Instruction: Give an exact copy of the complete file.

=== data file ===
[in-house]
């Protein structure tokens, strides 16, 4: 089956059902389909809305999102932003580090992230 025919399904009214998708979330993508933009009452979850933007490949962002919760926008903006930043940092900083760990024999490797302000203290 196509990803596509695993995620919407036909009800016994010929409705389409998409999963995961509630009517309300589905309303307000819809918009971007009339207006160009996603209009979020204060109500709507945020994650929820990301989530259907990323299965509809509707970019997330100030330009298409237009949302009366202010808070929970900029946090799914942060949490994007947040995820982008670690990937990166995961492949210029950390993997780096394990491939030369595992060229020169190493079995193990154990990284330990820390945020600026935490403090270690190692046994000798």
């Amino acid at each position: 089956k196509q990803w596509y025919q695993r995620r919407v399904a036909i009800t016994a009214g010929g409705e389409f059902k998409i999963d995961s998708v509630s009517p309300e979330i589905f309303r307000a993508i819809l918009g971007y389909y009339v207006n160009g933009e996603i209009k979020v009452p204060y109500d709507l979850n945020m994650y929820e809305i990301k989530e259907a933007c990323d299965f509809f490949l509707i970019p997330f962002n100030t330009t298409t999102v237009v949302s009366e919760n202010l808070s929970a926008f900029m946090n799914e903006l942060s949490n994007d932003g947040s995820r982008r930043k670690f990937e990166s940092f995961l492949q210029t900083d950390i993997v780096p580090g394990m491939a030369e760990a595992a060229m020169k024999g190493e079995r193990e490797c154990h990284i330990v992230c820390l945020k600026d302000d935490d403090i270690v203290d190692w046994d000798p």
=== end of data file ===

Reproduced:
[in-house]
């Protein structure tokens, strides 16, 4: 089956059902389909809305999102932003580090992230 025919399904009214998708979330993508933009009452979850933007490949962002919760926008903006930043940092900083760990024999490797302000203290 196509990803596509695993995620919407036909009800016994010929409705389409998409999963995961509630009517309300589905309303307000819809918009971007009339207006160009996603209009979020204060109500709507945020994650929820990301989530259907990323299965509809509707970019997330100030330009298409237009949302009366202010808070929970900029946090799914942060949490994007947040995820982008670690990937990166995961492949210029950390993997780096394990491939030369595992060229020169190493079995193990154990990284330990820390945020600026935490403090270690190692046994000798």
């Amino acid at each position: 089956k196509q990803w596509y025919q695993r995620r919407v399904a036909i009800t016994a009214g010929g409705e389409f059902k998409i999963d995961s998708v509630s009517p309300e979330i589905f309303r307000a993508i819809l918009g971007y389909y009339v207006n160009g933009e996603i209009k979020v009452p204060y109500d709507l979850n945020m994650y929820e809305i990301k989530e259907a933007c990323d299965f509809f490949l509707i970019p997330f962002n100030t330009t298409t999102v237009v949302s009366e919760n202010l808070s929970a926008f900029m946090n799914e903006l942060s949490n994007d932003g947040s995820r982008r930043k670690f990937e990166s940092f995961l492949q210029t900083d950390i993997v780096p580090g394990m491939a030369e760990a595992a060229m020169k024999g190493e079995r193990e490797c154990h990284i330990v992230c820390l945020k600026d302000d935490d403090i270690v203290d190692w046994d000798p």